Threading through various PRC policy discussions and governmental white papers, a general consensus appears: The next decade offers China a historic "window of opportunity" to focus on solving its big domestic needs while also lifting the nation to technological parity with the West. Beijing's obsession with its own modernization will likely shock the developed world in the coming years, as all calls for free trade and "fair play" are met with indifference or suspicion.
The recent rare earth embargoes of Japan and United States appear to confirm this point.
The "Informal" Embargo
The world certainly got a bit less "Friedman flat" last month when Beijing swung to hot, coercive diplomacy following the September 7 arrest of one of its fishing boat captains near the Senkaku Islands.
Some flare up of nationalist sensitivities was to be expected, yet it is still astonishing how quickly the crisis cascaded into every aspect of Sino-Japanese relations. Following the arrest by the Japanese coast guard, China canceled cultural exchanges, dropped tourism, and tabled all energy plans. It arrested four Japanese nationals on trumped-up spying charges. It spoke ominously of economic consequences, and within a week all exports of rare earth elements to Japan mysteriously ceased. Ordered by Chinese customs officials, this "informal" embargo of neodymium and other metals aimed to wobble the Nikkei's high-tech manufacturers.
Faced with questions at a conference on October 3, Wen Jiabao pointed to the overzealous patriotism of individual exporters and declared that shipments would quickly resume. But they did not.
Indeed, the unspoken halt to all shipments spread to other developed markets within two weeks. On October 19, the New York Times reported that Chinese customs officials imposed restrictions on REEs bound for the United States and Europe hours after a top Chinese official denounced an American probe into Chinese subsidies. The restrictions are explained now as a policy of heightened diligence. As Chinese embassy spokesperson Wang Baodong described in a recent email:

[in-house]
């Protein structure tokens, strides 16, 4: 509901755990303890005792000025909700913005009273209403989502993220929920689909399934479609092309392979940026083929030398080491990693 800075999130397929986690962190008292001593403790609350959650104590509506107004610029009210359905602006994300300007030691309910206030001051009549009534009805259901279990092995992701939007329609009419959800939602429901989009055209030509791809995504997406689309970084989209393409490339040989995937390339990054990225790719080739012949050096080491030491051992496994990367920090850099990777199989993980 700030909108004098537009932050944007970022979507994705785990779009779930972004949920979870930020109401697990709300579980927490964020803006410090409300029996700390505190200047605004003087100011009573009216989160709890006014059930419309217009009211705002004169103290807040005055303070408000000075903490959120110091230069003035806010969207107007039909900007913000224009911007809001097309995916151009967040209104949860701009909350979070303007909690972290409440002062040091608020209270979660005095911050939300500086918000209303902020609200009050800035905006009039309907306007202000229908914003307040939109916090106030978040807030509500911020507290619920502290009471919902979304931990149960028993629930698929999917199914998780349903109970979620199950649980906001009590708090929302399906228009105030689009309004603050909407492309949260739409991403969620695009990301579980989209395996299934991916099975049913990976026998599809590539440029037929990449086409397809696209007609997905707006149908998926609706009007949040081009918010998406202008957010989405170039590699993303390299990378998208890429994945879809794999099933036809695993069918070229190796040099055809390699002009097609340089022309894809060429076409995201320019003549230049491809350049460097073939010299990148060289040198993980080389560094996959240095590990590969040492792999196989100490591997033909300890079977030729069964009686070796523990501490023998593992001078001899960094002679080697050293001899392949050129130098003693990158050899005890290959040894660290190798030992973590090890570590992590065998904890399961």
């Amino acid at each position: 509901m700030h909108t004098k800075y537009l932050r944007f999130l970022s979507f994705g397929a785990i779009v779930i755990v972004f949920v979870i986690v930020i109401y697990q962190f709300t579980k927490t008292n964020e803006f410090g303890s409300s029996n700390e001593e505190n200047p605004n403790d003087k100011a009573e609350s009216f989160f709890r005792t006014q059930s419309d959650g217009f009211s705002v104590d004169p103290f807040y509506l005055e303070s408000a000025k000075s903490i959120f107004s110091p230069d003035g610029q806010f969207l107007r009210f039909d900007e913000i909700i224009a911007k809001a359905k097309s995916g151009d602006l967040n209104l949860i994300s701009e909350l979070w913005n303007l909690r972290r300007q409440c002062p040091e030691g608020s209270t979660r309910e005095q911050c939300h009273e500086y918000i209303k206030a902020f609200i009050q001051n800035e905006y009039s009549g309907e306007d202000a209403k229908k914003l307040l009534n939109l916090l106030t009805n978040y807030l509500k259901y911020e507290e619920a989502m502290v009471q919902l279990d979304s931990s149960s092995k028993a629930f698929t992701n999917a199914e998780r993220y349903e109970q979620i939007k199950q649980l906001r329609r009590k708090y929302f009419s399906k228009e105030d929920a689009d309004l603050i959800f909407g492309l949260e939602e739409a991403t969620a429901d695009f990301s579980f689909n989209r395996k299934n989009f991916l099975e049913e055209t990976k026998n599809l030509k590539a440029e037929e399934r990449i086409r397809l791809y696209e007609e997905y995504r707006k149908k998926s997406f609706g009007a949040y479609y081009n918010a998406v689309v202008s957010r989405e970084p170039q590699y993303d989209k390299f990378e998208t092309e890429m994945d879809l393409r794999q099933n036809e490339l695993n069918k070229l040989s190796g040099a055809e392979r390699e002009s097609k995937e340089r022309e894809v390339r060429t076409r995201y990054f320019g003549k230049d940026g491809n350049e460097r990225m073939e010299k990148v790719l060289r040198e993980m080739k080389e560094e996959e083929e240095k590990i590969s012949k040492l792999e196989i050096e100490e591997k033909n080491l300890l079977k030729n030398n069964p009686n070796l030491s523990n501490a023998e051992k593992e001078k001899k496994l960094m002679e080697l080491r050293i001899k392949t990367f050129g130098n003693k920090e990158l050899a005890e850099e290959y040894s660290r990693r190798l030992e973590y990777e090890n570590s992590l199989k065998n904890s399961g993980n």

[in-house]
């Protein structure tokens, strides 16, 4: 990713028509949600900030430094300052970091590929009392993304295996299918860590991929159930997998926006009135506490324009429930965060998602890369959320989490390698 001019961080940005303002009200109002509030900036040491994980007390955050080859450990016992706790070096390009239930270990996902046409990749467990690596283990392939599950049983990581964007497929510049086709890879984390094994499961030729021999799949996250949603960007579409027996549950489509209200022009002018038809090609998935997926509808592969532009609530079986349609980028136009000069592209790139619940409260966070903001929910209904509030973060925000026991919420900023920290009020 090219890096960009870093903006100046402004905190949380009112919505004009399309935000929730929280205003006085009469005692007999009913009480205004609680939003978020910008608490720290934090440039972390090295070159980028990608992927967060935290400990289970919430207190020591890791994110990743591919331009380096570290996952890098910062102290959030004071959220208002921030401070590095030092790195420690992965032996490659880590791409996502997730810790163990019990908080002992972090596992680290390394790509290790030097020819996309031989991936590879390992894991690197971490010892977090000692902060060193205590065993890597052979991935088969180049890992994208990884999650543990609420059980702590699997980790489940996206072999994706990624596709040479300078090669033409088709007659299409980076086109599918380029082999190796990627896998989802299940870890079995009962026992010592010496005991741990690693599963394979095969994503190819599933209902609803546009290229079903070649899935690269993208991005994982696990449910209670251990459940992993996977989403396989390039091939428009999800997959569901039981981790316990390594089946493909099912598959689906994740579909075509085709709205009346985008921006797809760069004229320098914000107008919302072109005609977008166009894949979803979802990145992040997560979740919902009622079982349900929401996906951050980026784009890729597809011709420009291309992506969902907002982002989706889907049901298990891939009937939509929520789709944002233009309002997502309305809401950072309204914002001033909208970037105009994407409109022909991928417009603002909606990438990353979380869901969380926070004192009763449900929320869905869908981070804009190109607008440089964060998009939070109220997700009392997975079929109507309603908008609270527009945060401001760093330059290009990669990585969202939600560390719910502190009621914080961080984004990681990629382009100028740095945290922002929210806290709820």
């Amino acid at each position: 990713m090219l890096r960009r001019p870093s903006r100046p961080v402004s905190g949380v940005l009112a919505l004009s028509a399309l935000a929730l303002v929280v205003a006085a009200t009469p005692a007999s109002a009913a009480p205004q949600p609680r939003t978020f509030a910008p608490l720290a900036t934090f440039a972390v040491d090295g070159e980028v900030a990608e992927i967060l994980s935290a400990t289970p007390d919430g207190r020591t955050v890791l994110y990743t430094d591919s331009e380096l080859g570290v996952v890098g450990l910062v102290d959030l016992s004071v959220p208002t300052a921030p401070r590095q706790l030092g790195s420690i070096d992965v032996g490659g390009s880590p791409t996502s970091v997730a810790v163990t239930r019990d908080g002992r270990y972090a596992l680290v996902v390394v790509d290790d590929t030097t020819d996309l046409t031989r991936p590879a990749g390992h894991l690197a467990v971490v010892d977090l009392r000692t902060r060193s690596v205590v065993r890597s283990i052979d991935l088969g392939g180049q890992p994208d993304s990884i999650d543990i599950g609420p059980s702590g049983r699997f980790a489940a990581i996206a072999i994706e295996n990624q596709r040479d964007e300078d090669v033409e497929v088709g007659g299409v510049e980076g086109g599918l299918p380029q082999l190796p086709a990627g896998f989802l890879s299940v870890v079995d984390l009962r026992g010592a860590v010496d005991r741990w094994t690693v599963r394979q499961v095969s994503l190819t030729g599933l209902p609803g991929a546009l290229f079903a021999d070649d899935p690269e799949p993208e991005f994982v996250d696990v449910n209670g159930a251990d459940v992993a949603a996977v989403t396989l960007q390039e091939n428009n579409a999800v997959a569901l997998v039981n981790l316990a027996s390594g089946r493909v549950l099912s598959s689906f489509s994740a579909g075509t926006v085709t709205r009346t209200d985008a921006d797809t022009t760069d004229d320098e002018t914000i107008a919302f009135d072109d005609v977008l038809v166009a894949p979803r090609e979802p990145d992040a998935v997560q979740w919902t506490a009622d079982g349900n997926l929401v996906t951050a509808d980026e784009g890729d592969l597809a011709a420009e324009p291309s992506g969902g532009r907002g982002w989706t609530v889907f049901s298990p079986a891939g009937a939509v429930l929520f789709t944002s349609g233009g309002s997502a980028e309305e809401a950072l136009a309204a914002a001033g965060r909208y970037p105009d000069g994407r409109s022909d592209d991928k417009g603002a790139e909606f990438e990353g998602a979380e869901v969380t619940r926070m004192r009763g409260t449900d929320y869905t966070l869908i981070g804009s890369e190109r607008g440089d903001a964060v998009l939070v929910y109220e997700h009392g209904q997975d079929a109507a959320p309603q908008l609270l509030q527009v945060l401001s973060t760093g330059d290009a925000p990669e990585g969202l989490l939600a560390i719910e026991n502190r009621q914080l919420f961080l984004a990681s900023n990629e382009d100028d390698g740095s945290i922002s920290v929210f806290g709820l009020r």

With stricter export mechanism gradually in place, outbound shipments to other countries might understandably begin to feel the effect. But I don't see any link between China's reasonable rare earth export control policy and the irrational U.S. decision of protectionist nature to investigate China's clean energy industries.
Despite Wen's comments on October 3, the Japanese embargo stayed in place for 26 more days, ending without any official acknowledgment on October 29. Shipments to the United States and Europe also resumed that day.
Whereas the developed world saw these trade bans as retaliatory, Beijing soon presented them as a healthy approach to smuggling problems amid necessary industry consolidation. The argument was that many of the exporters had simply exhausted their quotas for the year and that the lax environmental regulation that had allowed for pell-mell increases in mining had to be curbed.
Ultimately both sides are right. The bans were clearly retaliatory; China is concerned about its supply. But the rift in perspectives on the issue suggests a new era may be taking shape: a bumpy "deglobalizing" period when the developed world must question the wisdom of trade dependence on China and cope with its inward focus.
Grand Plans for a Green China
The October CCP plenary session hammered out an ambitious plan. It offers up a tough new energy agenda for the country, with a 15–20 percent reduction in energy intensity over five years and a 40–45 percent reduction in carbon emissions by 2020. It is a plan that can only be met with a massive investment in "green" technology, which now often depends on rare earth elements.